Hong Kong’s first national security law trial ends, waiting for judgment
Nearly a month later, the trial of the first person indicted under the fully implemented National Security Law in Hong Kong ended on Tuesday. Now observers will wait for the verdict in this landmark case to see how to deal with similar cases. case.
The 24-year-old Tong Yingjie was accused of driving a motorcycle into a group of people while holding a protest slogan that read “Recover Hong Kong, Revolution of the Times” on July 1st last year, the day after the national protests ended. Policemen. A safety law was enacted.
He pleaded not guilty to other charges of inciting secession, terrorism and dangerous driving.
The trial is conducted in the High Court without a jury, which is different from the common law system in Hong Kong. The verdict will be made on July 27, and if convicted, the maximum penalty is life imprisonment.
National security cases that need to protect state secrets, involve foreign forces, or need to protect the personal safety of jurors may not be tried by a jury. The trial was presided over by a judge personally selected by Hong Kong Chief Executive Carrie Lam.
Last year, Beijing implemented a national security law on the semi-autonomous Hong Kong, after months of anti-government protests were disturbed by China’s gradual influence on the former British colony. It prohibits secession, subversion, terrorism, and foreign collusion to interfere in urban affairs.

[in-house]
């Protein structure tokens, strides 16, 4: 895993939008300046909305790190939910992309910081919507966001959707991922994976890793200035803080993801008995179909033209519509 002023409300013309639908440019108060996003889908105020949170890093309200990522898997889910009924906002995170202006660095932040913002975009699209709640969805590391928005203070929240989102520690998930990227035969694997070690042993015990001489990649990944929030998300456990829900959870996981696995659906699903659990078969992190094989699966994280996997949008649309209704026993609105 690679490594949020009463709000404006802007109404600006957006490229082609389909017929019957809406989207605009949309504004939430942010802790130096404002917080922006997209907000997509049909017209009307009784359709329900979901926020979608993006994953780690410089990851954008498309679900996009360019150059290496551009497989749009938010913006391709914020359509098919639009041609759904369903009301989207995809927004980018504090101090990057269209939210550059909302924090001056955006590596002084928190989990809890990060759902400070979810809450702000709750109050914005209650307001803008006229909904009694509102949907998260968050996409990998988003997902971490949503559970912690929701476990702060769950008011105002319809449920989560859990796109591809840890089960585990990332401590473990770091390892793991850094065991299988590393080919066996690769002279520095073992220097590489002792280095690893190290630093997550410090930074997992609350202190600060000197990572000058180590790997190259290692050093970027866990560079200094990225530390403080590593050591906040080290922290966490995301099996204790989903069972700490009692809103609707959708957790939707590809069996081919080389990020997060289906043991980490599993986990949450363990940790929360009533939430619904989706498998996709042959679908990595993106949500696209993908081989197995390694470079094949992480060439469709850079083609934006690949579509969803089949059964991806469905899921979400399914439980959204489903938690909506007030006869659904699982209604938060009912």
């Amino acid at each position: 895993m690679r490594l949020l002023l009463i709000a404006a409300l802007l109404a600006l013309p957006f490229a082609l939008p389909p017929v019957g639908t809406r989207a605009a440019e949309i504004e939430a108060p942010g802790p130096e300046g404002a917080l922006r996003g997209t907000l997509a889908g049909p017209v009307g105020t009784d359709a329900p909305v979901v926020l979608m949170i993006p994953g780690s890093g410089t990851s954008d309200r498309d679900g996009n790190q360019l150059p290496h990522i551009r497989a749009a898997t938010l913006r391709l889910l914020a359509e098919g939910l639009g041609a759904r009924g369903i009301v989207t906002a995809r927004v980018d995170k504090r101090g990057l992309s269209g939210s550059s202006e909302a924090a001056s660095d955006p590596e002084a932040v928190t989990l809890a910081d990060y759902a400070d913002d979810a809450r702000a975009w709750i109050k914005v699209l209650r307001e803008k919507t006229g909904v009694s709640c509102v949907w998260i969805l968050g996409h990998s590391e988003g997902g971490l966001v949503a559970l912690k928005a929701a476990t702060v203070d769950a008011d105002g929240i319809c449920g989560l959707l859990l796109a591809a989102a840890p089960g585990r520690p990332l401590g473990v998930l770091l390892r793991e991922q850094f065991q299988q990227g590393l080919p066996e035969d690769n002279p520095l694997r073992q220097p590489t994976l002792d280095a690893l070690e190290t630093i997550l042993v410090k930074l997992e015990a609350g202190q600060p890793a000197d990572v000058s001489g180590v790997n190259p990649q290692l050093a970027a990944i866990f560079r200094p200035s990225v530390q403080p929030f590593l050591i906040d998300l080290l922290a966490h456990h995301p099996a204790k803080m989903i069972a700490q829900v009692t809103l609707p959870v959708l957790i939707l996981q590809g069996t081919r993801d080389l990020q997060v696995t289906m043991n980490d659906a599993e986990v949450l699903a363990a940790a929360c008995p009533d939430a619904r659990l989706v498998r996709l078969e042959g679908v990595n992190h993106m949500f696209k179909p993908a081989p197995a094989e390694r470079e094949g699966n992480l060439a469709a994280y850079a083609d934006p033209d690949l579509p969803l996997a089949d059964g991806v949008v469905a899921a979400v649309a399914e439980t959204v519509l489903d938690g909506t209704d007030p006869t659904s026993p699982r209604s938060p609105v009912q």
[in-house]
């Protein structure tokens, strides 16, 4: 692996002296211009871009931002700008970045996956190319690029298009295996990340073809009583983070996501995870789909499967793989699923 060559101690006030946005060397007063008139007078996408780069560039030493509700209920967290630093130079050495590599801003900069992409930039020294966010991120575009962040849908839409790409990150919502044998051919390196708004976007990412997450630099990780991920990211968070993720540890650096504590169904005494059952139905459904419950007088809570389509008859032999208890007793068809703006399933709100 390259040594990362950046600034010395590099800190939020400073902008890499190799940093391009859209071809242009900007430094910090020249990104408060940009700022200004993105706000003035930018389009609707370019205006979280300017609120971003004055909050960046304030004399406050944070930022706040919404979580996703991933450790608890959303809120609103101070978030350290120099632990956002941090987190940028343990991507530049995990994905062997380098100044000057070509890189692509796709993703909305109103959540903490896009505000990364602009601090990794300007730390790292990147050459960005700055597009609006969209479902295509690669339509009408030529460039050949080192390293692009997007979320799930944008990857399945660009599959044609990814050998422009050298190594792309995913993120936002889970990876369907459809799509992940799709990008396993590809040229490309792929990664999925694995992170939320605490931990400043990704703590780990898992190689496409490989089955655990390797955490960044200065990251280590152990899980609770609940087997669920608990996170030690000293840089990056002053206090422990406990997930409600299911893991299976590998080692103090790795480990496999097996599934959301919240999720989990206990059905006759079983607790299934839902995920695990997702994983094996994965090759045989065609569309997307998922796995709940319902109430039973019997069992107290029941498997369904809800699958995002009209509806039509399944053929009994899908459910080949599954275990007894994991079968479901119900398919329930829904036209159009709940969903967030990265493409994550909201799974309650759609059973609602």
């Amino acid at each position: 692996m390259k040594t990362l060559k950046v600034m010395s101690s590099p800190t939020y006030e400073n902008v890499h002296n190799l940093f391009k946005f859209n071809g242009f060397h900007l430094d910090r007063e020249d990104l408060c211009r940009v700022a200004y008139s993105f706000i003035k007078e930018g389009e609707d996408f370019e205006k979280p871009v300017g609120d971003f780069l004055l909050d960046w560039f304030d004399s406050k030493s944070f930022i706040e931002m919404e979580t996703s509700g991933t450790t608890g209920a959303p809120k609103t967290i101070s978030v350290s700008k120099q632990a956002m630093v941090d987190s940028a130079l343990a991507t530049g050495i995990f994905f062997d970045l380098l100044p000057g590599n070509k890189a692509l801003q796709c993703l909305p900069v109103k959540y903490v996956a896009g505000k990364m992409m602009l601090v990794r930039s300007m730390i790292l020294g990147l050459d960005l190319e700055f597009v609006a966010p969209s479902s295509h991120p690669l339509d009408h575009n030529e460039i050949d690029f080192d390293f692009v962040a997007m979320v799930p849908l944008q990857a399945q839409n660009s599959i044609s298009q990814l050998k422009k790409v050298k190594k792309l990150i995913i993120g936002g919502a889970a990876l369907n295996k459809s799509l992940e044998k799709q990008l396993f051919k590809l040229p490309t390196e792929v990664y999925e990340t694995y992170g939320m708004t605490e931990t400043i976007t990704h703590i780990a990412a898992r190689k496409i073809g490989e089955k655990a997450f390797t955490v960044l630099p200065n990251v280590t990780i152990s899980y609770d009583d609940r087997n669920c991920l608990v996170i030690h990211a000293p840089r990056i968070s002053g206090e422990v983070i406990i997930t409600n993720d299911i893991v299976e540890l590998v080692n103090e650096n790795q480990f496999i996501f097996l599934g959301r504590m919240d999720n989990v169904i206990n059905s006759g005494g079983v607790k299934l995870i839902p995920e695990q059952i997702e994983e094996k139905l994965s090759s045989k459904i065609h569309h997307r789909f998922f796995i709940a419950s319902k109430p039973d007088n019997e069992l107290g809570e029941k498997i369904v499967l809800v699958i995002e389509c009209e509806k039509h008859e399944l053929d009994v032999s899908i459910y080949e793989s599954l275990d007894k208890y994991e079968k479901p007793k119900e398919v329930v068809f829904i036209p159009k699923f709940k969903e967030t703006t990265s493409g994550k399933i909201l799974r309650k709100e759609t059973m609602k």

The authorities also banned the protest slogan “Recover Hong Kong, Revolution of the Times”, saying that it has separatist connotations.
The ensuing legislation and suppression of dissent aroused condemnation from the international community. Critics claim that the National Security Act further violates the freedoms Hong Kong promised when it was handed over from Britain to Chinese control in 1997.
According to security legislation, more than 100 people have been arrested.
Tang’s case is being closely watched to find clues on how the Hong Kong authorities will handle other national security cases.
Interpretation is the key
In this case, the interpretation of the protest slogan is the key. The prosecutor said that the split may be an interpretation of the slogan “Recover Hong Kong, the revolution of the times”, and Tong Ming knowingly raised his flag against the police to instigate the split.
Tong’s defense attorney argued that there are multiple explanations for such slogans, which cannot prove that Tong incited the secession of the country. The defense also stated that there is no evidence that Tong was deliberate and that he did not hit the police.
The defense also stated that Tang’s actions should not be regarded as terrorism because there was no serious violence or harm to society.